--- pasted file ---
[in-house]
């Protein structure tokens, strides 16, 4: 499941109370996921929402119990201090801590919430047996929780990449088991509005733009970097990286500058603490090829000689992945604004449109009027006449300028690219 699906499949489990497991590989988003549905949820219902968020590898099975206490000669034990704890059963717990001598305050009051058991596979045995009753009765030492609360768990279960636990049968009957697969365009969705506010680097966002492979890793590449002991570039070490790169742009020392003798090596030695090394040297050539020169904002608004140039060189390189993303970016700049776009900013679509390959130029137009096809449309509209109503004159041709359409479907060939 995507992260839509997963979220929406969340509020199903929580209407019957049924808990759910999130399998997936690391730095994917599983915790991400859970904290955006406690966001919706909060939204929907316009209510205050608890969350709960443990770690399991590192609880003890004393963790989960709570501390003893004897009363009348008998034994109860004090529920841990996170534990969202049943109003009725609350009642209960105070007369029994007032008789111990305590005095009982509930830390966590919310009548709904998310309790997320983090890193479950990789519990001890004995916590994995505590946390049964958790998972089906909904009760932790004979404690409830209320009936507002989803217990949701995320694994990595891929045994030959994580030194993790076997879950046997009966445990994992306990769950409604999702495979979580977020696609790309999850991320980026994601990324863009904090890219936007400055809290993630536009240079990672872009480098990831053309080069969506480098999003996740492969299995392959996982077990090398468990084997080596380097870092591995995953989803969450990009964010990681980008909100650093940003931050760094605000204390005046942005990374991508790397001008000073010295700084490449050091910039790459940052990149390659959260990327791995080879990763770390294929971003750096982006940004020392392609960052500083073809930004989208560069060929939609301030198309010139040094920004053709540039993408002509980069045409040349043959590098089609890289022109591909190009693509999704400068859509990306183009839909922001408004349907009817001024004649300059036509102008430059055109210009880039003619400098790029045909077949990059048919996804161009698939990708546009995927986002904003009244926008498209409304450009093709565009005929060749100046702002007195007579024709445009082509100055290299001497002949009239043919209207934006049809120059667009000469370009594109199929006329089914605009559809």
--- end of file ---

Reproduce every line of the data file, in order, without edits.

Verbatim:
[in-house]
């Protein structure tokens, strides 16, 4: 499941109370996921929402119990201090801590919430047996929780990449088991509005733009970097990286500058603490090829000689992945604004449109009027006449300028690219 699906499949489990497991590989988003549905949820219902968020590898099975206490000669034990704890059963717990001598305050009051058991596979045995009753009765030492609360768990279960636990049968009957697969365009969705506010680097966002492979890793590449002991570039070490790169742009020392003798090596030695090394040297050539020169904002608004140039060189390189993303970016700049776009900013679509390959130029137009096809449309509209109503004159041709359409479907060939 995507992260839509997963979220929406969340509020199903929580209407019957049924808990759910999130399998997936690391730095994917599983915790991400859970904290955006406690966001919706909060939204929907316009209510205050608890969350709960443990770690399991590192609880003890004393963790989960709570501390003893004897009363009348008998034994109860004090529920841990996170534990969202049943109003009725609350009642209960105070007369029994007032008789111990305590005095009982509930830390966590919310009548709904998310309790997320983090890193479950990789519990001890004995916590994995505590946390049964958790998972089906909904009760932790004979404690409830209320009936507002989803217990949701995320694994990595891929045994030959994580030194993790076997879950046997009966445990994992306990769950409604999702495979979580977020696609790309999850991320980026994601990324863009904090890219936007400055809290993630536009240079990672872009480098990831053309080069969506480098999003996740492969299995392959996982077990090398468990084997080596380097870092591995995953989803969450990009964010990681980008909100650093940003931050760094605000204390005046942005990374991508790397001008000073010295700084490449050091910039790459940052990149390659959260990327791995080879990763770390294929971003750096982006940004020392392609960052500083073809930004989208560069060929939609301030198309010139040094920004053709540039993408002509980069045409040349043959590098089609890289022109591909190009693509999704400068859509990306183009839909922001408004349907009817001024004649300059036509102008430059055109210009880039003619400098790029045909077949990059048919996804161009698939990708546009995927986002904003009244926008498209409304450009093709565009005929060749100046702002007195007579024709445009082509100055290299001497002949009239043919209207934006049809120059667009000469370009594109199929006329089914605009559809």